New Istanbul airport to host major aviation and space festival before opening
Ali Kayalar - ISTANBUL
Istanbul’s under-construction new airport will host an aviation, space and technology festival weeks before its planned opening on Oct. 29, the anniversary of the foundation of the Republic of Turkey.
The Aerospace and Technology Festival, or simply “Teknofest Istanbul,” is being organized by the Turkey Technology Team Foundation (T3) to “ignite projects by young people who have already shown that they can compete with the world’s leading universities with only a little support” said Selçuk Bayraktar, the chairman of board of trustees of the T3, at a press meeting on March 7 inside the new airport’s departure terminal.
“If we do not start to develop future technologies now, we will continue to buy them from abroad and face great losses,” he told the Hürriyet Daily News, adding that all competition categories in the festival are picked carefully to address Turkey’s future needs.
Bayraktar is the technical manager of his family business, Baykar, whose armed and unarmed drones are currently being used by the Turkish military in the ongoing “Operation Olive Branch” against the People’s Protection Units (YPG) in Syria’s Afrin district.
He said the company is currently working on a 4.5-ton drone that can carry arms up to 1.5 tons, before launching a brand new project on developing unmanned drones.
T3 chairman Mehmet Fatih Kacır said the festival would bring together a unique combination of partners from Turkey’s defense sector, universities and other institutions.
“I think it will be an important step to empowering our institutions’ culture of working together,” Kacır said.
The festival, which will take place between Sept. 20 and 23, is open to competition of “drone fleets,” which Bayraktar named “coveys.”
The organizers are inviting projects in airport systems, drone-supported unmanned land vehicles, unmanned sub-water vehicles, technology for human benefits, auto-drive cars, rockets, armed and unarmed drones, artificial intelligence and satellites, up to the April 1 deadline. The winners from all educational levels starting from middle school will be awarded from 30,000 Turkish Liras (roughly $8,000) to 250,000 liras ($66,000).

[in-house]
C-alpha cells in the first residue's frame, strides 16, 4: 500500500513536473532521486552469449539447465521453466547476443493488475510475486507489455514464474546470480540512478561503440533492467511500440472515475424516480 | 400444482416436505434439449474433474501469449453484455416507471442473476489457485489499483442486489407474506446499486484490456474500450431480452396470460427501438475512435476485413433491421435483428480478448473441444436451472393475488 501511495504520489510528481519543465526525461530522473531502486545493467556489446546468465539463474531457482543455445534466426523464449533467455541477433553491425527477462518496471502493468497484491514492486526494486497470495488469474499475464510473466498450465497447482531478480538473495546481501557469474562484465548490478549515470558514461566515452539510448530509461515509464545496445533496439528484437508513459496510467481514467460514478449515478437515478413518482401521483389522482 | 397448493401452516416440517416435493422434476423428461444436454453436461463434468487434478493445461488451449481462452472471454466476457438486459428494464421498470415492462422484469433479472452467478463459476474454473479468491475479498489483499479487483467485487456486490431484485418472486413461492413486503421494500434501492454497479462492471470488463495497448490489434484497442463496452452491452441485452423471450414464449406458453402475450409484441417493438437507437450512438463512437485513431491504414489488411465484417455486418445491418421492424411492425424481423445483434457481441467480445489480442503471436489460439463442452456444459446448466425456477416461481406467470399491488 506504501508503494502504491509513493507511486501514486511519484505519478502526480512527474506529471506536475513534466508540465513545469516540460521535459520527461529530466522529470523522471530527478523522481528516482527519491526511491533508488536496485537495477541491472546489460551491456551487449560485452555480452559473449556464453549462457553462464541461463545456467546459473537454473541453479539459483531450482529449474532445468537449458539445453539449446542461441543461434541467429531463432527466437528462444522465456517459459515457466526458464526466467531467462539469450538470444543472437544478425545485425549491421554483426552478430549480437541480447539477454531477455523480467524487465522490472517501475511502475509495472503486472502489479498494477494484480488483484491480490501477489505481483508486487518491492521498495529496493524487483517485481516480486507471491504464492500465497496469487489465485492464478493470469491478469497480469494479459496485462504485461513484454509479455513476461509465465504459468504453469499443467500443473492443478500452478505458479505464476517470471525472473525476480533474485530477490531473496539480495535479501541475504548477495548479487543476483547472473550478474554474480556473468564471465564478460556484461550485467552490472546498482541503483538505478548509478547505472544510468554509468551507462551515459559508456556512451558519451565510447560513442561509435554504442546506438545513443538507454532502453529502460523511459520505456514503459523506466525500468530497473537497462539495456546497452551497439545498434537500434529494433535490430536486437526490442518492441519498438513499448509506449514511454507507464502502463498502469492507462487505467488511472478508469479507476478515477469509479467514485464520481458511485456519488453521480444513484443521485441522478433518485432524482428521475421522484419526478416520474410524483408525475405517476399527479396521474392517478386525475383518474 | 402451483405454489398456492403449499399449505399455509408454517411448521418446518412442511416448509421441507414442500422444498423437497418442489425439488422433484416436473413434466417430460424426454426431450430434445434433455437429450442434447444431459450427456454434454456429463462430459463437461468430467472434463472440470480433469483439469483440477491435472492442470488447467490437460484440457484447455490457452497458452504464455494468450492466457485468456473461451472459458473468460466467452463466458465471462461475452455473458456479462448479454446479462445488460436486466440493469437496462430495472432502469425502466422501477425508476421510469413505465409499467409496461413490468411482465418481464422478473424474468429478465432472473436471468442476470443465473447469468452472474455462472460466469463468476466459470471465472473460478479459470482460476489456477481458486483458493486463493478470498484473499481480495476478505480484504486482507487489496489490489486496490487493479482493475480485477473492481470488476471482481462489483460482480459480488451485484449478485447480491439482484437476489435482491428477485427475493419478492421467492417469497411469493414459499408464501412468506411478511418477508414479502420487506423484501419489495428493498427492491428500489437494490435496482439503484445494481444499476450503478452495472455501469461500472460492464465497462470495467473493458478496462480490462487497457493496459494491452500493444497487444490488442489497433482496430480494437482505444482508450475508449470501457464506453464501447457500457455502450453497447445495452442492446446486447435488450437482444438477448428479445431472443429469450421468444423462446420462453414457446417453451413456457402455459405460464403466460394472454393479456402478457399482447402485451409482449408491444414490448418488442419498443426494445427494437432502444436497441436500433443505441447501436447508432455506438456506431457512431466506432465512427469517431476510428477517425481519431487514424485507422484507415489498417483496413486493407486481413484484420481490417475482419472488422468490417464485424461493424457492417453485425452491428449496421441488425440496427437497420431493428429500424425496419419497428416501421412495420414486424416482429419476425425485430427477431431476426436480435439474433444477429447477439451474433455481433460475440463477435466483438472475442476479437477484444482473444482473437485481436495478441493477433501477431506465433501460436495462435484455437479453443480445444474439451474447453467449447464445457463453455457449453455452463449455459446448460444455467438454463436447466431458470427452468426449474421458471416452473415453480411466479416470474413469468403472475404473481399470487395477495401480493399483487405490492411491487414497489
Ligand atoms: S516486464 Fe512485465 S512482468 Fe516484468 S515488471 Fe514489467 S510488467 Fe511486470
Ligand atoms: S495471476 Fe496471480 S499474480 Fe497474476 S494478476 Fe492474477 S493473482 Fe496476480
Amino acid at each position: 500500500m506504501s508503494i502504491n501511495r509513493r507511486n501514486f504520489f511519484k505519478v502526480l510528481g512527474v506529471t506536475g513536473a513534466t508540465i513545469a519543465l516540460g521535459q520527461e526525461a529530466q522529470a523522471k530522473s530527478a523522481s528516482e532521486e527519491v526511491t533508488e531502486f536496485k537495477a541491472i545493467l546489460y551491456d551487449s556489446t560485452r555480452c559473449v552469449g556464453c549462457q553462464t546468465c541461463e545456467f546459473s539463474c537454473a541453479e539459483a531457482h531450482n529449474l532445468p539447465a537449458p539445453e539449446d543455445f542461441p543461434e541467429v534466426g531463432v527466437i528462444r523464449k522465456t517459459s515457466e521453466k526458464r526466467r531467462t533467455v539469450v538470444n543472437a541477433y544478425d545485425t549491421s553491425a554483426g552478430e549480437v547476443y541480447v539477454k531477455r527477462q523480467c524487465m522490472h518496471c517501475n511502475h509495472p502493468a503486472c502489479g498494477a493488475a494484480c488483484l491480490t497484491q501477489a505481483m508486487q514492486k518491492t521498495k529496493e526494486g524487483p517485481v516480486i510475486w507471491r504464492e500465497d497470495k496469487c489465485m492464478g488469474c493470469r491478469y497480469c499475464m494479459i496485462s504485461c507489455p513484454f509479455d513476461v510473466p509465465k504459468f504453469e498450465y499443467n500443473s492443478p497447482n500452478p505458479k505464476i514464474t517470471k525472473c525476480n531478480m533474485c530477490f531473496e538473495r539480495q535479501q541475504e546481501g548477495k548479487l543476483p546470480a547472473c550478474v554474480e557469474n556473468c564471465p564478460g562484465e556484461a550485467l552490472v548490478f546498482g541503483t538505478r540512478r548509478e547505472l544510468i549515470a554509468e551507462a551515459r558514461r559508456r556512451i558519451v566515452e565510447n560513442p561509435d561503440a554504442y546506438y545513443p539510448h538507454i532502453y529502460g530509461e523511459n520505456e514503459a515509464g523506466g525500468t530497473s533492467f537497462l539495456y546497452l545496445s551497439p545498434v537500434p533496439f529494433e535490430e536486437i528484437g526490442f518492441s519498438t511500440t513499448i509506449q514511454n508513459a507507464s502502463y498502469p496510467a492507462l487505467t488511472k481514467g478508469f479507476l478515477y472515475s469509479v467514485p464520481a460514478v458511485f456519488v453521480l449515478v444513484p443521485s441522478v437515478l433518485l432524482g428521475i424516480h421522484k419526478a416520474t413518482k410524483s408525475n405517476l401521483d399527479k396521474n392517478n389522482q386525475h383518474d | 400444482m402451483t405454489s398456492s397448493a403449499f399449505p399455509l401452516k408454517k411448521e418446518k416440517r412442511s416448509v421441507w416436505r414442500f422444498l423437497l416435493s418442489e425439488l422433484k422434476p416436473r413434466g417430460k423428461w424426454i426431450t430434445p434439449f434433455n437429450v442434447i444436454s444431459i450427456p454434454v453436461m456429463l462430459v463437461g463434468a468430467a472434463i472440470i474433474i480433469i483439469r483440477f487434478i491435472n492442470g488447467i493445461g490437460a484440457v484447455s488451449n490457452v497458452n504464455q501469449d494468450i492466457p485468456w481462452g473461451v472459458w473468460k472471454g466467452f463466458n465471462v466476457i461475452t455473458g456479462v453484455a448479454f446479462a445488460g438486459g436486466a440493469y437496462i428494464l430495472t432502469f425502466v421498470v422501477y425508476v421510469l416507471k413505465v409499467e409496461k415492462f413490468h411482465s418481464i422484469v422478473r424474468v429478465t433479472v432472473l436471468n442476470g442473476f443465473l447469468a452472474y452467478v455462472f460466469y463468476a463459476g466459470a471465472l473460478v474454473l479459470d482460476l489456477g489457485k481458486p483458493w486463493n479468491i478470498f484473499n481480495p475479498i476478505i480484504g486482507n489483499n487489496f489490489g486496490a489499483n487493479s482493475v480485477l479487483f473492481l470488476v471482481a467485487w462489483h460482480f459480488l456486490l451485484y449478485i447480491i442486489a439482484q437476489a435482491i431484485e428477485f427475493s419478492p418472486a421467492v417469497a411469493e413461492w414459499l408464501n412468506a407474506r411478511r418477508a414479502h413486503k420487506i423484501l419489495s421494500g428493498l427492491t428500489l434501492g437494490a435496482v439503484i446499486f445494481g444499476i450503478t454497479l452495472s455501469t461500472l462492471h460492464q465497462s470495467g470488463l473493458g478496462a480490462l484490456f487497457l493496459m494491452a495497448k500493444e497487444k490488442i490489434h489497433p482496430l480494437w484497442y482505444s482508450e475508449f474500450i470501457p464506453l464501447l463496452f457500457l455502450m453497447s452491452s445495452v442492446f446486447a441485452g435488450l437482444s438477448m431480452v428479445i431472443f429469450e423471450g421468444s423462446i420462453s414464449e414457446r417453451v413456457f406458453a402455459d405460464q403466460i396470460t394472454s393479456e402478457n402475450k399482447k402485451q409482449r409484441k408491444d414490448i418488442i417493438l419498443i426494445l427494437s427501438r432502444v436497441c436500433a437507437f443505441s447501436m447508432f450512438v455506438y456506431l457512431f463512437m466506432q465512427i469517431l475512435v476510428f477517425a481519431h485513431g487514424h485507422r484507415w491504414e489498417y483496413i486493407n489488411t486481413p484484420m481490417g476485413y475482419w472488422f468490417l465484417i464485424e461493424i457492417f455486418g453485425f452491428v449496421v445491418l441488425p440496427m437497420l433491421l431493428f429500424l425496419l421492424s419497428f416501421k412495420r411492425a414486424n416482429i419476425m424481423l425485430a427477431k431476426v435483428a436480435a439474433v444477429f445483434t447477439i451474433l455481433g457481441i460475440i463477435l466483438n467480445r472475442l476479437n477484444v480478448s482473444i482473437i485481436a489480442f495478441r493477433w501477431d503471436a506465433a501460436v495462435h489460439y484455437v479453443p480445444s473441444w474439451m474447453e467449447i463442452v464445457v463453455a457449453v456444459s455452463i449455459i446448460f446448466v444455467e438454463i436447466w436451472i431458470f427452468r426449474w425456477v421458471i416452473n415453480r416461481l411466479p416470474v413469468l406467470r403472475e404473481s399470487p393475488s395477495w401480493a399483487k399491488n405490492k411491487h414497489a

The festival will also host air shows from Turkish teams and the entrepreneurs summit.
“We have begun to reap the fruits of the efforts and the will to build a national and domestic defense industry,” Undersecretary for Defense Industries İsmail Demir said at the event.
Selçuk Yaşar, the general manager of Roketsan, Turkey’s missile maker, said the country needs “curious and hardworking youth.”
“We will provide them with both equipment and knowledge. We need passionate rocket makers to take Roketsan to the future,” he said.
Yusuf Akçayoğlu, the CEO of Istanbul Grand Airport, said he felt happy to contribute to the festival, adding that “an army of 36,000” people have been working non-stop to fulfill the deadline for opening the first phase of the airport.
General Ersin Göse, the deputy rector of the National Defense University, which was established in the aftermath of the July 15, 2016 coup attempt to raise officers, said they would be lending full support to the festival.
Boğaziçi University, Gebze Technical University, Istanbul Technical University and Yıldız Technical University are among the other supporters of the festival along with the municipality’s Smart City Technologies Company (İsbak), Turkish Aerospace Industries, Turkish Airlines, the Scientific and Technological Research Council of Turkey (TÜBİTAK), Invest in Turkey, the Youth and Sports Ministry, Havelsan, the Istanbul Metropolitan Municipality, the Istanbul Directorate of Education and state broadcaster TRT.